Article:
(PRWEB) September 20, 2012
ProPep Surgical, LLC, a privately-held, Austin-based medical device company, announced today it will be featuring it’s ProPep Nerve Monitoring System at the upcoming European Robotic Urology Symposium (ERUS) in London, September 26 – 28.
The ProPep Nerve Monitoring System is the first, real-time nerve identification system specifically designed for use during da Vinci® prostatectomy surgery. Fast, accurate and easy to use, the System aids a surgeon in identifying otherwise invisible nerves during minimally invasive robotic prostatectomy surgery and in so do, helps surgeon’s avoid inadvertent injury to these critical nerves. “ProPep Surgical is excited to participate in ERUS 2012. This event attracts key international thought leaders in robotic-assisted, minimally invasive, urology surgery from around the world.” said Jann Rasmussen, Vice President Sales and Marketing, ProPep Surgical. “ERUS is THE place to showcase new, innovative technologies that enhance this exciting field of modern medicine. ProPep Surgical is proud to be featuring our ProPep Nerve Monitoring System at this prestigious conference.”
The ERUS is an international symposium focused on showcasing the latest technologies and techniques in robotic-assisted, minimally invasive, urology surgery. The European Association of Urology is expecting over 400 of the world’s top robotic surgeons to attend. The symposium is being held at the Park Plaza Westminster Bridge in London and will include presentations, round table discussions and demonstrations, via live surgeries, of cutting edge techniques and technologies in robotic-assisted urology surgery.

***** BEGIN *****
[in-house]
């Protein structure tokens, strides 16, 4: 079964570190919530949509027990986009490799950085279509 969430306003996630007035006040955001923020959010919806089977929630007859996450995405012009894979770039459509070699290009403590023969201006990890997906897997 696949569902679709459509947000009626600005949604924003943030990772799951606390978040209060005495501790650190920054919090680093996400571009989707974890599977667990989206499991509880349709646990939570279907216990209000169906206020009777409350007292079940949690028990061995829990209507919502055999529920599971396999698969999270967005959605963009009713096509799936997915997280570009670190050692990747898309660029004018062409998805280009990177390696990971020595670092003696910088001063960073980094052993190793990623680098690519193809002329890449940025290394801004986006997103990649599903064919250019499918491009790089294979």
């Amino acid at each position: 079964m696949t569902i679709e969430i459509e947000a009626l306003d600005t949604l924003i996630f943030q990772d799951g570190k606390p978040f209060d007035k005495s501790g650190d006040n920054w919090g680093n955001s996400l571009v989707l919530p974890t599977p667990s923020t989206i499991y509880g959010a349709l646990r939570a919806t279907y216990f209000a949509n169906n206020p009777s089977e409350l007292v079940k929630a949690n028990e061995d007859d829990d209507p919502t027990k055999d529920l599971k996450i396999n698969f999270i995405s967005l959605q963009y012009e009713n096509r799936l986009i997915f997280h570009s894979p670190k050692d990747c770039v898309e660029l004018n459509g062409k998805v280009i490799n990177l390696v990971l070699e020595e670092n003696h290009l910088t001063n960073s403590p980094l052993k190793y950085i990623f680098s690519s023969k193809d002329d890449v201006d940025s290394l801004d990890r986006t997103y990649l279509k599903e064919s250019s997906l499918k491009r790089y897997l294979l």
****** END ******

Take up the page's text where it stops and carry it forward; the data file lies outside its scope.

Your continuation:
About ProPep Surgical, LLC Established in 2010, ProPep Surgical is a privately-held, Austin-based medical device company developing a system of products (ProPep Nerve Monitoring System) to aid robotic surgeons in identifying otherwise invisible nerves during minimally invasive robotic surgery using the da Vinci Surgical System. Real time identification of these nerves will allow the surgeons to make a more informed decision about which tissue to selectively preserve or remove during da Vinci prostatectomies, da Vinci hysterectomies and colorectal surgery and as a result, potentially reduce the common side effects typically attributed to inadvertent nerve damage during these robotic surgical procedures.